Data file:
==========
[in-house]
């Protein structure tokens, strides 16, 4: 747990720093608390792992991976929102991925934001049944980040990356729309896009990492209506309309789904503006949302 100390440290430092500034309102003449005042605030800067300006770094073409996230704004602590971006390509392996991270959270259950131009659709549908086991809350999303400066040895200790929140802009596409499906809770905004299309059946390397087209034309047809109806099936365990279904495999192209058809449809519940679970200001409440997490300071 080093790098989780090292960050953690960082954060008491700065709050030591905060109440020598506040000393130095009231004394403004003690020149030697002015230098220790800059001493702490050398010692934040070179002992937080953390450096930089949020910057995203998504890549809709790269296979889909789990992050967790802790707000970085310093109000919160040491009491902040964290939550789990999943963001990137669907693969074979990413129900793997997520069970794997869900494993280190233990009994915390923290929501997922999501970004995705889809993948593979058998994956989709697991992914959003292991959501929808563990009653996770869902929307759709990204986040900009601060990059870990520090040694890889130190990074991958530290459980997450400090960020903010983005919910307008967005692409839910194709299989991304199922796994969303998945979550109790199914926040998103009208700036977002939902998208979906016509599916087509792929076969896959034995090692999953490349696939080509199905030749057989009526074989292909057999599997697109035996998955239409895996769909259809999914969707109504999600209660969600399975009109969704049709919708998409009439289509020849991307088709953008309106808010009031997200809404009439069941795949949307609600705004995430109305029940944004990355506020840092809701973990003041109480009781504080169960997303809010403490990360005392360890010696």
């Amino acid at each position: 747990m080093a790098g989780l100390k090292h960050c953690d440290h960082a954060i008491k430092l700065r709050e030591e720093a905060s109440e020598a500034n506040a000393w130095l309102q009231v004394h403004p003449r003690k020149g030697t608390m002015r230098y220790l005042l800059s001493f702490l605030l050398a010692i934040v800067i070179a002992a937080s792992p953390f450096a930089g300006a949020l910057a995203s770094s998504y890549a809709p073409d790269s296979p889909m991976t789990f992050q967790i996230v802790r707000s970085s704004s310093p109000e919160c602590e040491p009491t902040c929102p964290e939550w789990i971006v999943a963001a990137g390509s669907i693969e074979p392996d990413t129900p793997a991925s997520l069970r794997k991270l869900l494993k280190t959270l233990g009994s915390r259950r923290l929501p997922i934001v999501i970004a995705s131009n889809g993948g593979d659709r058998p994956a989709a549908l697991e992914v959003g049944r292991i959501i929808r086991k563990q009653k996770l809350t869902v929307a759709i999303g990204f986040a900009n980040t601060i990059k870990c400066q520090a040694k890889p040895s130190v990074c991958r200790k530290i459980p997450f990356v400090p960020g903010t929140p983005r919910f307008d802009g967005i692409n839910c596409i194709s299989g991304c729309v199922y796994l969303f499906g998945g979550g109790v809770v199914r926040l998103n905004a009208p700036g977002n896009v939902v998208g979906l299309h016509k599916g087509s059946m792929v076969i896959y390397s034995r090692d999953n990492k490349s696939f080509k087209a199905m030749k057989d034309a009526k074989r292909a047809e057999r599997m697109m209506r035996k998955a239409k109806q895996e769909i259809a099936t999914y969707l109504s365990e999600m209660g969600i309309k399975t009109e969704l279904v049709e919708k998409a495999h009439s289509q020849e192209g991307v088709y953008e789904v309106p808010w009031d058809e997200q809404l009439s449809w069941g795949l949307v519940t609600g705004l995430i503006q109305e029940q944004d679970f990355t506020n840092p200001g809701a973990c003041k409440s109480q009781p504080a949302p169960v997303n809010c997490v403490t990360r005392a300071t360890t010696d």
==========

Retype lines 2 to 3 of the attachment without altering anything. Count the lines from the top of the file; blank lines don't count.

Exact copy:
């Protein structure tokens, strides 16, 4: 747990720093608390792992991976929102991925934001049944980040990356729309896009990492209506309309789904503006949302 100390440290430092500034309102003449005042605030800067300006770094073409996230704004602590971006390509392996991270959270259950131009659709549908086991809350999303400066040895200790929140802009596409499906809770905004299309059946390397087209034309047809109806099936365990279904495999192209058809449809519940679970200001409440997490300071 080093790098989780090292960050953690960082954060008491700065709050030591905060109440020598506040000393130095009231004394403004003690020149030697002015230098220790800059001493702490050398010692934040070179002992937080953390450096930089949020910057995203998504890549809709790269296979889909789990992050967790802790707000970085310093109000919160040491009491902040964290939550789990999943963001990137669907693969074979990413129900793997997520069970794997869900494993280190233990009994915390923290929501997922999501970004995705889809993948593979058998994956989709697991992914959003292991959501929808563990009653996770869902929307759709990204986040900009601060990059870990520090040694890889130190990074991958530290459980997450400090960020903010983005919910307008967005692409839910194709299989991304199922796994969303998945979550109790199914926040998103009208700036977002939902998208979906016509599916087509792929076969896959034995090692999953490349696939080509199905030749057989009526074989292909057999599997697109035996998955239409895996769909259809999914969707109504999600209660969600399975009109969704049709919708998409009439289509020849991307088709953008309106808010009031997200809404009439069941795949949307609600705004995430109305029940944004990355506020840092809701973990003041109480009781504080169960997303809010403490990360005392360890010696």
């Amino acid at each position: 747990m080093a790098g989780l100390k090292h960050c953690d440290h960082a954060i008491k430092l700065r709050e030591e720093a905060s109440e020598a500034n506040a000393w130095l309102q009231v004394h403004p003449r003690k020149g030697t608390m002015r230098y220790l005042l800059s001493f702490l605030l050398a010692i934040v800067i070179a002992a937080s792992p953390f450096a930089g300006a949020l910057a995203s770094s998504y890549a809709p073409d790269s296979p889909m991976t789990f992050q967790i996230v802790r707000s970085s704004s310093p109000e919160c602590e040491p009491t902040c929102p964290e939550w789990i971006v999943a963001a990137g390509s669907i693969e074979p392996d990413t129900p793997a991925s997520l069970r794997k991270l869900l494993k280190t959270l233990g009994s915390r259950r923290l929501p997922i934001v999501i970004a995705s131009n889809g993948g593979d659709r058998p994956a989709a549908l697991e992914v959003g049944r292991i959501i929808r086991k563990q009653k996770l809350t869902v929307a759709i999303g990204f986040a900009n980040t601060i990059k870990c400066q520090a040694k890889p040895s130190v990074c991958r200790k530290i459980p997450f990356v400090p960020g903010t929140p983005r919910f307008d802009g967005i692409n839910c596409i194709s299989g991304c729309v199922y796994l969303f499906g998945g979550g109790v809770v199914r926040l998103n905004a009208p700036g977002n896009v939902v998208g979906l299309h016509k599916g087509s059946m792929v076969i896959y390397s034995r090692d999953n990492k490349s696939f080509k087209a199905m030749k057989d034309a009526k074989r292909a047809e057999r599997m697109m209506r035996k998955a239409k109806q895996e769909i259809a099936t999914y969707l109504s365990e999600m209660g969600i309309k399975t009109e969704l279904v049709e919708k998409a495999h009439s289509q020849e192209g991307v088709y953008e789904v309106p808010w009031d058809e997200q809404l009439s449809w069941g795949l949307v519940t609600g705004l995430i503006q109305e029940q944004d679970f990355t506020n840092p200001g809701a973990c003041k409440s109480q009781p504080a949302p169960v997303n809010c997490v403490t990360r005392a300071t360890t010696d």